Managing Your Anxiety in a Digital World
Offering Support for Anxiety in Midland, MI
The Coronavirus public health crisis has been a mental health crisis as well.
Working from home and social distancing have quickly introduced new norms that many had to quickly adapt to. The uncertainty, combined with increased time online for many during quarantine, has led to an increase in anxiety symptoms.
Digitally induced anxiety is a relatively new phenomenon. As more and more of our lives, work, and socialization become caught up in digital media, it is hard for many people to find moments of calm.
Common Symptoms of Anxiety Include:
- Excessive worrying
- Loss of focus
- Difficulty sleeping
- Changes in appetite
Anxiety is often very personal, and the way you experience may be different.
Social media often makes us compare our lives to an impossible standard. Additionally, the need to stay positive on social media during emotionally trying times for many people may worsen some symptoms of anxiety.
There are, of course, some potential benefits to digital communication. For extremely introverted people, it may provide a possibility to socialize in a way not possible before. Additionally, digital communication offers the freedom to respond at one’s leisure, potentially lessening anxiety.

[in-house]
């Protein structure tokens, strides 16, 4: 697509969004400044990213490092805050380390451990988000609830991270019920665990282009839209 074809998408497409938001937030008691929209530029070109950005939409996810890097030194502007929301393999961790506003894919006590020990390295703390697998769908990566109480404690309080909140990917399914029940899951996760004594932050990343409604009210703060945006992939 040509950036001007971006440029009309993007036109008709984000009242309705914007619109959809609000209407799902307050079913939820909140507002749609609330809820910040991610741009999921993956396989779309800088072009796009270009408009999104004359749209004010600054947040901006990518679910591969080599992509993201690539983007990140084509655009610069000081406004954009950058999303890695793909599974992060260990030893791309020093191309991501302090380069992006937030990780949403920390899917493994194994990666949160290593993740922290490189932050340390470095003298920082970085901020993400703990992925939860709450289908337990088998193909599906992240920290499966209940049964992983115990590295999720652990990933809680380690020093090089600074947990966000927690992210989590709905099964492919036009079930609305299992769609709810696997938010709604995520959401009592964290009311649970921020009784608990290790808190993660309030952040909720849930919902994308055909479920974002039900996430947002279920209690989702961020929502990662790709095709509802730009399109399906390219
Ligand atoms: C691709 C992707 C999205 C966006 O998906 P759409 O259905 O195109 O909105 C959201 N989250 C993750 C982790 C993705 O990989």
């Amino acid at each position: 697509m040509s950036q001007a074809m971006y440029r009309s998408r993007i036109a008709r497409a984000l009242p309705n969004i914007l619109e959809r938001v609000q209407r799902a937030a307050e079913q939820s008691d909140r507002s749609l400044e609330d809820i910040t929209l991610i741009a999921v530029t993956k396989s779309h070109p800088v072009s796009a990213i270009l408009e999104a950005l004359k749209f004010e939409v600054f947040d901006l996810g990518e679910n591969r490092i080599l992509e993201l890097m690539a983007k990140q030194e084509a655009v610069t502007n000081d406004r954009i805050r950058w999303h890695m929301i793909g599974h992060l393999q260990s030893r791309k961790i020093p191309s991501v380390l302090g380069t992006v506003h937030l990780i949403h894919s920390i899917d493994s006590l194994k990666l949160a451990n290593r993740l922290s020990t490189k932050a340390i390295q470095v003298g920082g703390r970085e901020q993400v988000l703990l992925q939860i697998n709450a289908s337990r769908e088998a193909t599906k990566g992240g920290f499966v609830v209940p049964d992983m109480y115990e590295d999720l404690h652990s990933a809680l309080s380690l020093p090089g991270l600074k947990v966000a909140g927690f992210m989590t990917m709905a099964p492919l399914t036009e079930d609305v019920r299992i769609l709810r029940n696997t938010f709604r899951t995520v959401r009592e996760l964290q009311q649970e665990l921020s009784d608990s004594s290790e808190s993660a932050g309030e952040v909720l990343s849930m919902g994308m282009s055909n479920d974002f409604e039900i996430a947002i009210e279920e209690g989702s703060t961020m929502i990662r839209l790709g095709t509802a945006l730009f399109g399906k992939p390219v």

Dealing with Digital Anxiety
There are some simple changes in lifestyle you can make to ease symptoms of digital anxiety. These include:
- Taking breaks: try to not spend too much time in front of screens at once. Many workplaces now encourage taking breaks about once every hour. Stretch, take a walk, have a healthy snack, or just do something else for a while. In addition to feeling fresher, you’ll also end up being more productive and focused!
- Limiting screen time before bed. This is especially important for people who experience difficulty sleeping. Try putting away the laptop and phone an hour before you go to sleep. Reading, listening to relaxing music, meditation, or a bath are all good ways to ease anxiety before bed.
- Practicing mindfulness. Social media runs on our instinctive, emotional reactions. When you spend time on social media, check in with yourself emotionally before you respond. What are you feeling, and why? Don’t feel the need to explain or solve it—simply recognizing that something angers or saddens you is important.
If you think you could benefit from treatment for anxiety, contact us today.
For more information on anxiety treatment at Michigan Psychological Care, continue reading here.